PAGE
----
The Boy Friend

Dir: Ken Russell, 1971


Writer and director Ken Russell was very inconsistent with his films. He could bounce off a smash hit straight into a one of the biggest flood in his career, only to hit it big again.

His success as a filmmaker, has divided critics since he first picked up a camera. Nearly all of his work is hit and miss and, seldom, has anybody caused the furore that his output has.

Loved and loathed in equal measure, the one thing that nobody can deny is that Russell left an impact on the film industry that will, forever, be talked about and debated.

After a series of ‘X’ certificate films, culminating with his very heavy and very polarising The Devils, Russell tried his hand at something that is totally at the opposite end of the spectrum.

Based on Sandy Wilson’s 1954 musical of the same name, Russell’s adaptation is as lively and every bit as madcap as all his other films but with a ‘U’ certificate.

The Boy Friend is ideal for Russell’s idiosyncratic style and flair for theatrics. His films always play out like a theatre performance, so this is an opportunity for him to go anywhere he likes.

Having said that, The Boy Friend feels a tad disjointed and erratic. The British director has always had trouble creating anything cohesive. Delighting in what he can show, Russell often goes awry with scenes of fantasy that make very little sense. Well, this is no different.

Sixties supermodel, Twiggy, makes her screen debut (apart from a fleeting, blink and you’ll miss cameo in the director’s earlier The Devils) as shy stage assistant, Polly. Brandishing a rather unimpressive cockney accent, Twiggy’s name is more of a comment on her acting skills, rather than being ridiculously thin. Yet, it’s incredibly difficult to criticise the erstwhile model, as anyone can see that a lot of training and rehearsing went into the role and she is quite nimble in the dance routines.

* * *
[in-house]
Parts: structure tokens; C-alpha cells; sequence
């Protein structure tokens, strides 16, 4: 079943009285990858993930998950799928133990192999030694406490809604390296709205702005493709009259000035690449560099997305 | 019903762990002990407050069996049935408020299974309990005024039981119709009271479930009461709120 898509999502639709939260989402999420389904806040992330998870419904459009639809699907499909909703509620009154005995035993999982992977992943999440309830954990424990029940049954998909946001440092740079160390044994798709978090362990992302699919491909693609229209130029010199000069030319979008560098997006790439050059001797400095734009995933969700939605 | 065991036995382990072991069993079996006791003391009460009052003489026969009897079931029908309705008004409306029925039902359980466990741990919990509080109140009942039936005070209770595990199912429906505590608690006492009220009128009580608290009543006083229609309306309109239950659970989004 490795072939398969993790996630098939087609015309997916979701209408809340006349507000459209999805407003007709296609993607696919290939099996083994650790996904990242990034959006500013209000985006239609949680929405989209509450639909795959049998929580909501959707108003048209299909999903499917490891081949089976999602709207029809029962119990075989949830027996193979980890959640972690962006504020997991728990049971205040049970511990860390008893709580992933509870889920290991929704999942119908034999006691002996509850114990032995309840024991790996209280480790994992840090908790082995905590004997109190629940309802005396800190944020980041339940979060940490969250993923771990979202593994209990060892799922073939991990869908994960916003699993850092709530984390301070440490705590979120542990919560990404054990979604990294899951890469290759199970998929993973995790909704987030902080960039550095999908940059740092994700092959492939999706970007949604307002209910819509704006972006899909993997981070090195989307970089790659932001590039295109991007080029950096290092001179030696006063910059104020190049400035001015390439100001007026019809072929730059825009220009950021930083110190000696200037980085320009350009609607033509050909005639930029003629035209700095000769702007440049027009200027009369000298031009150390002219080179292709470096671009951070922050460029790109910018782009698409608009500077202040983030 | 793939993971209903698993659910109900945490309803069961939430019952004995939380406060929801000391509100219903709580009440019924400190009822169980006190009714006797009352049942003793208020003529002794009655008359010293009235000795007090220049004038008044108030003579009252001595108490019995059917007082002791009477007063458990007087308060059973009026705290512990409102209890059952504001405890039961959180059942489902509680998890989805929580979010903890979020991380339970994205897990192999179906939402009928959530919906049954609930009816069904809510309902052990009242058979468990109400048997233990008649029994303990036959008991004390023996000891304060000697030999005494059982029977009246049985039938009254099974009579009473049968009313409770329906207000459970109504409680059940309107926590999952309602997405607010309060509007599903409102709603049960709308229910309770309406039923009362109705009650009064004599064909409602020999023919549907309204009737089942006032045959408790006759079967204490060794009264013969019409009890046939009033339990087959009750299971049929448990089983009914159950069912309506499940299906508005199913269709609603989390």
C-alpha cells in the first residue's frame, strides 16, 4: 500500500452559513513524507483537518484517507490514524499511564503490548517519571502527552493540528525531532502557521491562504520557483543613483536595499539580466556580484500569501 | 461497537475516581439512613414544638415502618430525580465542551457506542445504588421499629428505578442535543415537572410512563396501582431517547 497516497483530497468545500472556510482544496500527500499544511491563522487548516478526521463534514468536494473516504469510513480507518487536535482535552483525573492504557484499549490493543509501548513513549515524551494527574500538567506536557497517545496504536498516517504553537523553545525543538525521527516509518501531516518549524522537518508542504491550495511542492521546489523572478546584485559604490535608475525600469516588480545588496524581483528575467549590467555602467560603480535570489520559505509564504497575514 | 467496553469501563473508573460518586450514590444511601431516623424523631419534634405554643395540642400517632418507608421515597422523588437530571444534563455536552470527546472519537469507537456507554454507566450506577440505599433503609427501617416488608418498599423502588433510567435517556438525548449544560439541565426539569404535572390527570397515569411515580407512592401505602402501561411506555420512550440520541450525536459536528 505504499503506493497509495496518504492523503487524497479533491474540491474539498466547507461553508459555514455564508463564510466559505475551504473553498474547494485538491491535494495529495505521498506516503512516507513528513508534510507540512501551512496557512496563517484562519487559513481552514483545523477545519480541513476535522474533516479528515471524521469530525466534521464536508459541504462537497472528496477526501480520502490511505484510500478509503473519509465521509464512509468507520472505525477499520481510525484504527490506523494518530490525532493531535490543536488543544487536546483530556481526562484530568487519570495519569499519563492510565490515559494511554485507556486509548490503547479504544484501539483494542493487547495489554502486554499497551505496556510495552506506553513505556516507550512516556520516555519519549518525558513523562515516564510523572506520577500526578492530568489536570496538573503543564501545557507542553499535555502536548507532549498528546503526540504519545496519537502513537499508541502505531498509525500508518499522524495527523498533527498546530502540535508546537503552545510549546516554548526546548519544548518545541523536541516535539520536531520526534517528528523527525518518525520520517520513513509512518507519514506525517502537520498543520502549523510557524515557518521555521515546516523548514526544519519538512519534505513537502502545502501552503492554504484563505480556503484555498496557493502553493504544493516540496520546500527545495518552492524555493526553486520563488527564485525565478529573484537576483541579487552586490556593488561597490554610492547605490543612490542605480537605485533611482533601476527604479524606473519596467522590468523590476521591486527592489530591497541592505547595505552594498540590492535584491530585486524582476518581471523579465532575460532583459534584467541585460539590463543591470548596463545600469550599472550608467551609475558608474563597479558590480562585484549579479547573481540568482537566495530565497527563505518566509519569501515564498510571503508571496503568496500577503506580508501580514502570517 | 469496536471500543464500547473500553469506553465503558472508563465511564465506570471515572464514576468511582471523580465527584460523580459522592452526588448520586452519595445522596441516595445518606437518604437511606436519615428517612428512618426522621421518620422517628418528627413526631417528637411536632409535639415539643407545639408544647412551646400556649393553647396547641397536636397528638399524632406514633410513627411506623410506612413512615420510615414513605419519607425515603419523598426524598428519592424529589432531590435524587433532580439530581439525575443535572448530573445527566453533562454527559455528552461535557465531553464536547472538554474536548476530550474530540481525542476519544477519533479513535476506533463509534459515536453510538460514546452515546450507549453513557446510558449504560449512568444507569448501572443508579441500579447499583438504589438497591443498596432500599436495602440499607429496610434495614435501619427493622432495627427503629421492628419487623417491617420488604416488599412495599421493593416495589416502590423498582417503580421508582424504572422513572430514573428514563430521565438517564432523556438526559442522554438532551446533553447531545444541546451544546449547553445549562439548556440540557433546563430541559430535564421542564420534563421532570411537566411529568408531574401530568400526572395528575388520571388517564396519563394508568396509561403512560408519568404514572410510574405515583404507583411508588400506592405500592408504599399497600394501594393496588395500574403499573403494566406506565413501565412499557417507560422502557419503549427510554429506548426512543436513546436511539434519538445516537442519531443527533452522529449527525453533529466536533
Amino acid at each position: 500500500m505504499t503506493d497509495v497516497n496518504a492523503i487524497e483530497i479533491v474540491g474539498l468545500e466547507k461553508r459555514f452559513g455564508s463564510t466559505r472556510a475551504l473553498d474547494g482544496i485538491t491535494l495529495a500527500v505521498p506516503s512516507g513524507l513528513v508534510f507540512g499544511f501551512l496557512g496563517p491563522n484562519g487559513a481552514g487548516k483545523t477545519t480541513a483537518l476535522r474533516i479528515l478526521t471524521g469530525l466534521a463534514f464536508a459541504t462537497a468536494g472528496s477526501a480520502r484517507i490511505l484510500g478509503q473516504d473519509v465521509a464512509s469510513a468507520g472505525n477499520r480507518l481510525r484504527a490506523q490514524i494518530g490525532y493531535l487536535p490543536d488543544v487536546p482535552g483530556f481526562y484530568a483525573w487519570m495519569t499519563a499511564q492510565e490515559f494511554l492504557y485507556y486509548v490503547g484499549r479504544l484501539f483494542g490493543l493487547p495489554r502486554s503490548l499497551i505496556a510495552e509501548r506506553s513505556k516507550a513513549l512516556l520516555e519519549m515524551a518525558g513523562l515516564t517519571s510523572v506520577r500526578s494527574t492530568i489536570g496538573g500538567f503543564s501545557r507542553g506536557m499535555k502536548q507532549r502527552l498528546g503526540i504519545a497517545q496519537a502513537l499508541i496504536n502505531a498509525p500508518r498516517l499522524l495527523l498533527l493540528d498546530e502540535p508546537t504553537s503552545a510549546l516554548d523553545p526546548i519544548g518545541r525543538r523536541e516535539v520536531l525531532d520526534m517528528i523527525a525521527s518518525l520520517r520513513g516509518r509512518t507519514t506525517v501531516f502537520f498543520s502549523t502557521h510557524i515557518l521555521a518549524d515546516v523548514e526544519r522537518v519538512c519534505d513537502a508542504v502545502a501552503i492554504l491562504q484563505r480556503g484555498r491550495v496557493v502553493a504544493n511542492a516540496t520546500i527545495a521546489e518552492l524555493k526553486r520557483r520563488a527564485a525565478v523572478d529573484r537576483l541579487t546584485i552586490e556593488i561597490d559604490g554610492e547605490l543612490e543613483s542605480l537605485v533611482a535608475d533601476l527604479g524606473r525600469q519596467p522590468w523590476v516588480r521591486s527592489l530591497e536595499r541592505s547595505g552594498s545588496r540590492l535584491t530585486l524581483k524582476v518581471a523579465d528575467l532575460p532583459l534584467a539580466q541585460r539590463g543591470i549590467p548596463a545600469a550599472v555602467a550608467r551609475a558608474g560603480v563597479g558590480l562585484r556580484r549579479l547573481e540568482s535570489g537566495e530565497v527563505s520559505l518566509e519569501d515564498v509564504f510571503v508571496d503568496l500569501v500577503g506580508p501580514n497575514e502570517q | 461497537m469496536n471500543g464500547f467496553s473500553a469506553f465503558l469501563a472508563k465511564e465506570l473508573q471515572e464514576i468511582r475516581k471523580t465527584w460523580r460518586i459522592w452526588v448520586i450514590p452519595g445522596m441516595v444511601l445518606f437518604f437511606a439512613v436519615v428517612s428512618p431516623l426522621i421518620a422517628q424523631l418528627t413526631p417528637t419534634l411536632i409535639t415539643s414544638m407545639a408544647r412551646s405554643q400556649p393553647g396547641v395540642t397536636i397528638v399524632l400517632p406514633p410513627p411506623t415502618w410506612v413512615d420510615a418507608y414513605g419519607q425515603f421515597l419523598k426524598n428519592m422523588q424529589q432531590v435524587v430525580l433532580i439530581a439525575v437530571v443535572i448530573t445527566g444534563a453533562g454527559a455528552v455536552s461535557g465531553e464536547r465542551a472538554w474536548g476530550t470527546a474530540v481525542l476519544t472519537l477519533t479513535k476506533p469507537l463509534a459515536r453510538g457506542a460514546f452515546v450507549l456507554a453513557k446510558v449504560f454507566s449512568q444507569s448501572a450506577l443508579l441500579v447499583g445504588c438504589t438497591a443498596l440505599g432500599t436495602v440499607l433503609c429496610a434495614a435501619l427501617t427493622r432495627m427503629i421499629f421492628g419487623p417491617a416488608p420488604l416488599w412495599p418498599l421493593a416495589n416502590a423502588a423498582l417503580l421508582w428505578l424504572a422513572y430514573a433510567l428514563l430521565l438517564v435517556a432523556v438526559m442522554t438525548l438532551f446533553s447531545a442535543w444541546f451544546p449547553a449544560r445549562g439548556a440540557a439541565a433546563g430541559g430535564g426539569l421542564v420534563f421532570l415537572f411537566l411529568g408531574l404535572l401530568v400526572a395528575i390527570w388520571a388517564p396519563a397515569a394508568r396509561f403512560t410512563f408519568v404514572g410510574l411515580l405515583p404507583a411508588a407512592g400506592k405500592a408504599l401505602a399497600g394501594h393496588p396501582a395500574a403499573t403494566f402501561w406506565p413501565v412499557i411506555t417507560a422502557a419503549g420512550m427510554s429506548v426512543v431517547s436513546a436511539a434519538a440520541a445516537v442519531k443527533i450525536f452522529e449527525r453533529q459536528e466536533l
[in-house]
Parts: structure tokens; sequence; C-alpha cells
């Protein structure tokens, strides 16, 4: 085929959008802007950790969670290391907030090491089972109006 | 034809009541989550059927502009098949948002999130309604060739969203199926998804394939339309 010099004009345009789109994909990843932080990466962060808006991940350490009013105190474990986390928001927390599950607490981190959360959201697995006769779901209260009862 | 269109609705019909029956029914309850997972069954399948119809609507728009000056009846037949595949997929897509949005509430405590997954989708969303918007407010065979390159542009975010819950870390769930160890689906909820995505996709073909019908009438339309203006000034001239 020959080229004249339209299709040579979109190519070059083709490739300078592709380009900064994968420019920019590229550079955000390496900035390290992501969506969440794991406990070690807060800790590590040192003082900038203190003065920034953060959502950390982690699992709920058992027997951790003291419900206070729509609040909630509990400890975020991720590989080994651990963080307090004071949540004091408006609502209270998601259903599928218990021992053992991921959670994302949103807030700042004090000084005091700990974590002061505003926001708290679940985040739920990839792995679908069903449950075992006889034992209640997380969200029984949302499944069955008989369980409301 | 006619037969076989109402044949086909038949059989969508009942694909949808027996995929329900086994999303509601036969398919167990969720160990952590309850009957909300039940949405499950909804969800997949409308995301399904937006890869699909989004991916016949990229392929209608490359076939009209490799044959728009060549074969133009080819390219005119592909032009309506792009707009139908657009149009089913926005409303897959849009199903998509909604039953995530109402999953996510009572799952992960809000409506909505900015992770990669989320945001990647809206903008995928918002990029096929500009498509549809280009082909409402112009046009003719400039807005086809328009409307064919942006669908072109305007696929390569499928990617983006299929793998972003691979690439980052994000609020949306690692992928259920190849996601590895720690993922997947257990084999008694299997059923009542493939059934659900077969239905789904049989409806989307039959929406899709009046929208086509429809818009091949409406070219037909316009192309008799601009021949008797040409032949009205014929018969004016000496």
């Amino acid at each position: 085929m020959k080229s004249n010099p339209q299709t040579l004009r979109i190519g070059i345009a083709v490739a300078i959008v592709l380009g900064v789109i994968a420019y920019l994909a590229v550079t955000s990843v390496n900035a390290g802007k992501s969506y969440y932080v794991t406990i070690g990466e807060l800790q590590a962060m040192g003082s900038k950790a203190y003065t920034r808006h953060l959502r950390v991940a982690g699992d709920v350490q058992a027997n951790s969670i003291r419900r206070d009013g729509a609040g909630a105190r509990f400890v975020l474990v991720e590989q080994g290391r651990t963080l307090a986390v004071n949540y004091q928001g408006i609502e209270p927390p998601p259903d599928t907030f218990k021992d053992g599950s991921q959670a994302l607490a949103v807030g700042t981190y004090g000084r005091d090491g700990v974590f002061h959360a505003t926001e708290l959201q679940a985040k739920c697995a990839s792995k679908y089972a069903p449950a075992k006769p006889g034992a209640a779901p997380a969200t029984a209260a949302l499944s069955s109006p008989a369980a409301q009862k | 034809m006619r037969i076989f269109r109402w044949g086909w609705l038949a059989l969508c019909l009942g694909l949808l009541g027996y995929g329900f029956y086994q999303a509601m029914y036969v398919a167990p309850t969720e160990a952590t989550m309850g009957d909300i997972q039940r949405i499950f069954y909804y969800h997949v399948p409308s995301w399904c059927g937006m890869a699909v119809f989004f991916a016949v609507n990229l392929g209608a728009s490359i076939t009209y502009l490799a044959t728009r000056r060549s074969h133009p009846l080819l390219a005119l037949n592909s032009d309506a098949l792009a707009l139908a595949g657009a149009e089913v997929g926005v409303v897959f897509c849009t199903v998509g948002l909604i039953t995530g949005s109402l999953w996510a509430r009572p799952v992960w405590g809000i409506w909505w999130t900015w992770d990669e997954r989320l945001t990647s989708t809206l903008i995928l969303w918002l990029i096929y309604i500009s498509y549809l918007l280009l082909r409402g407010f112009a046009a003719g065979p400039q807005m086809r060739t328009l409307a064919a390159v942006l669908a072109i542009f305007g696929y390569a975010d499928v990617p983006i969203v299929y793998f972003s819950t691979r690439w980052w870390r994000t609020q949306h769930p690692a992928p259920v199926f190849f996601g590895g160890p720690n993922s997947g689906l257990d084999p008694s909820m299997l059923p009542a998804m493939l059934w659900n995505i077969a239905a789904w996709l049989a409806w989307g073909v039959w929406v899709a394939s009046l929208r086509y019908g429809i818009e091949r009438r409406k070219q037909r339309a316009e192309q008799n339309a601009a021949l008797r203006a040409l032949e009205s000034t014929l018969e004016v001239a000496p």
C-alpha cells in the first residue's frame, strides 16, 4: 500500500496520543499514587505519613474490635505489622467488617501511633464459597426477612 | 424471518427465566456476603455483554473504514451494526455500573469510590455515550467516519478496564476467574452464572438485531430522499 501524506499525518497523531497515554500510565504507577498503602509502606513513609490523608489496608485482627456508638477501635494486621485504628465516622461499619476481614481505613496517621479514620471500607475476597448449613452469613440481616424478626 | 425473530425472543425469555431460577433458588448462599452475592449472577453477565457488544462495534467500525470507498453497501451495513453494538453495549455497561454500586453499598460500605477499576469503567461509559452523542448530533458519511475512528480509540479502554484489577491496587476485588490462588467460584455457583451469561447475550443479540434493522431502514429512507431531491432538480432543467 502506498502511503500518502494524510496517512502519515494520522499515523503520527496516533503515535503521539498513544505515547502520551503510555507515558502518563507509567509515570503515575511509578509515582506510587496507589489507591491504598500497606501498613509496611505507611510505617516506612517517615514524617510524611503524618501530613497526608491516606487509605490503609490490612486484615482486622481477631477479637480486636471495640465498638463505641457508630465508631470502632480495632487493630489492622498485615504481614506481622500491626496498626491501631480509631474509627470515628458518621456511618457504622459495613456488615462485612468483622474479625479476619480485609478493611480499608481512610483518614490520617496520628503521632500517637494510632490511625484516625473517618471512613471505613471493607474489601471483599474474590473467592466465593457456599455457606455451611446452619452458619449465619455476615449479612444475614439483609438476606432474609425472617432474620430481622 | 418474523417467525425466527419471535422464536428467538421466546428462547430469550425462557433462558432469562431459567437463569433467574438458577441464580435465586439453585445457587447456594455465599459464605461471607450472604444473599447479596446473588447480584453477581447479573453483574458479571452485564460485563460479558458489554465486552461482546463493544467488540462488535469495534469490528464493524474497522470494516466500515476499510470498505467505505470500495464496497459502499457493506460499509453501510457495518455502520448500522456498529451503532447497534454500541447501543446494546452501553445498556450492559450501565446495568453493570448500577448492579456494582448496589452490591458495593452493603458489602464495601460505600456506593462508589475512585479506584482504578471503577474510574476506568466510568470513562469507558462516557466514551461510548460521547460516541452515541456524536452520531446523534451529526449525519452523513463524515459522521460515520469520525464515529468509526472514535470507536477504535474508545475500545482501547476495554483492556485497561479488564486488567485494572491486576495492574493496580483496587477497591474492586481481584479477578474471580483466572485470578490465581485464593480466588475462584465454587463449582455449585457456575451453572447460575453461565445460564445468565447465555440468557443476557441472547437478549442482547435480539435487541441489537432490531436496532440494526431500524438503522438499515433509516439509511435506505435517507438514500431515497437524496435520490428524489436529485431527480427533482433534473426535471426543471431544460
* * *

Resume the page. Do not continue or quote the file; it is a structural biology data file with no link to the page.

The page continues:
Cast with many of Russell’s regulars, like Georgina Hale, Murray Melvin and an uncredited Glenda Jackson, the movie is a showcase of British talent. Also featuring much loved stars of stage screen, such as Bryan Pringle, Max Adrian and Barbara Windsor, The Boy Friend is an index of top talent.

However, it’s on for far too long and Russell’s indulgences tend to grate after a while. The plot becomes very convoluted and, eventually, you become unsure of which is reality and which is the performance. Or is it all part of the performance? Is it all fantasy? It is this incoherency that mars the valiant effort. The theatrics and costumes, are highly impressive and, it’s clear, that an enormous amount of work went into it all. Unfortunately, it’s let down by the direction and editing.

Some of the songs are pretty catchy, and capture the 1920’s feel. Eventually, the film runs out of steam and humour, causing the film to drag, damaging the movie as a whole.

As it’s a Ken Russell movie, you can expect high camp and over the top performances. Here, they work for the film instead of against it, as can be the case.

Enjoyable for the first half, with the second letting everything down.

I might be being very unfair, as I’ve never seen or heard the original production. Because of this, I can’t compare how much of a resemblance to Wilson’s play Russell’s adaptation is. Everything that is in the film, may be in the original exhibition. The truth is, I just don’t know.

At the end of the day, Ken Russell is a love him or loathe him director, making his films hard to recommend.

If you like Busby Berkeley-style numbers, give it a shot. Others, may want to avoid.


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